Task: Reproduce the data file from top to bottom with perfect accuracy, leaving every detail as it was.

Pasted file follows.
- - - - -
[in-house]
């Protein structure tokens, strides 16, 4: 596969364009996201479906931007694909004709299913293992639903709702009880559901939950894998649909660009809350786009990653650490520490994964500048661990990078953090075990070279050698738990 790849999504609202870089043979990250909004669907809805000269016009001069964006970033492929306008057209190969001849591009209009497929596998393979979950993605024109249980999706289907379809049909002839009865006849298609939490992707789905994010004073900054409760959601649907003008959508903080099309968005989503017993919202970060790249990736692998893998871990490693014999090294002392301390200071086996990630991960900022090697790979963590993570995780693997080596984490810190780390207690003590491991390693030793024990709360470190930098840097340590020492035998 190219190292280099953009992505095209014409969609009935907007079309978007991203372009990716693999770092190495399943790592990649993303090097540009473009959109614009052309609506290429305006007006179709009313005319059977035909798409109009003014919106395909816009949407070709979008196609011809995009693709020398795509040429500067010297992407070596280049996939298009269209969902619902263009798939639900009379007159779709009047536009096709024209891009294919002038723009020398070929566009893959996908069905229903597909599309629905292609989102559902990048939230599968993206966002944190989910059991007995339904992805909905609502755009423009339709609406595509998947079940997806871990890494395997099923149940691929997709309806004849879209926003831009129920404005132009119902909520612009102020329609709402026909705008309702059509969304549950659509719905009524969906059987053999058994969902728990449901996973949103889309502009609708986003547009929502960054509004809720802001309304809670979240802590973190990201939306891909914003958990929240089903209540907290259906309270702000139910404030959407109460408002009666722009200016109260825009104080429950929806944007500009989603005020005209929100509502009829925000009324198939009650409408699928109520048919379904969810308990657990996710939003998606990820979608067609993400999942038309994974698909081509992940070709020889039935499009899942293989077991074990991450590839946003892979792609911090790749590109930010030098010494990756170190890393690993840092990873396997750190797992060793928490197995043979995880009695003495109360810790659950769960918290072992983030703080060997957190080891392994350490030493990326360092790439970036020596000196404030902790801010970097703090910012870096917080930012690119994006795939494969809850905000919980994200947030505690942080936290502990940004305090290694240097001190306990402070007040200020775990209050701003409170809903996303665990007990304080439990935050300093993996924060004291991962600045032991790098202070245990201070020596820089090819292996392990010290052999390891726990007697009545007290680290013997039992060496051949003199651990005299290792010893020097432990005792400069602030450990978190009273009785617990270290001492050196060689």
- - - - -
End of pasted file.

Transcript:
[in-house]
């Protein structure tokens, strides 16, 4: 596969364009996201479906931007694909004709299913293992639903709702009880559901939950894998649909660009809350786009990653650490520490994964500048661990990078953090075990070279050698738990 790849999504609202870089043979990250909004669907809805000269016009001069964006970033492929306008057209190969001849591009209009497929596998393979979950993605024109249980999706289907379809049909002839009865006849298609939490992707789905994010004073900054409760959601649907003008959508903080099309968005989503017993919202970060790249990736692998893998871990490693014999090294002392301390200071086996990630991960900022090697790979963590993570995780693997080596984490810190780390207690003590491991390693030793024990709360470190930098840097340590020492035998 190219190292280099953009992505095209014409969609009935907007079309978007991203372009990716693999770092190495399943790592990649993303090097540009473009959109614009052309609506290429305006007006179709009313005319059977035909798409109009003014919106395909816009949407070709979008196609011809995009693709020398795509040429500067010297992407070596280049996939298009269209969902619902263009798939639900009379007159779709009047536009096709024209891009294919002038723009020398070929566009893959996908069905229903597909599309629905292609989102559902990048939230599968993206966002944190989910059991007995339904992805909905609502755009423009339709609406595509998947079940997806871990890494395997099923149940691929997709309806004849879209926003831009129920404005132009119902909520612009102020329609709402026909705008309702059509969304549950659509719905009524969906059987053999058994969902728990449901996973949103889309502009609708986003547009929502960054509004809720802001309304809670979240802590973190990201939306891909914003958990929240089903209540907290259906309270702000139910404030959407109460408002009666722009200016109260825009104080429950929806944007500009989603005020005209929100509502009829925000009324198939009650409408699928109520048919379904969810308990657990996710939003998606990820979608067609993400999942038309994974698909081509992940070709020889039935499009899942293989077991074990991450590839946003892979792609911090790749590109930010030098010494990756170190890393690993840092990873396997750190797992060793928490197995043979995880009695003495109360810790659950769960918290072992983030703080060997957190080891392994350490030493990326360092790439970036020596000196404030902790801010970097703090910012870096917080930012690119994006795939494969809850905000919980994200947030505690942080936290502990940004305090290694240097001190306990402070007040200020775990209050701003409170809903996303665990007990304080439990935050300093993996924060004291991962600045032991790098202070245990201070020596820089090819292996392990010290052999390891726990007697009545007290680290013997039992060496051949003199651990005299290792010893020097432990005792400069602030450990978190009273009785617990270290001492050196060689």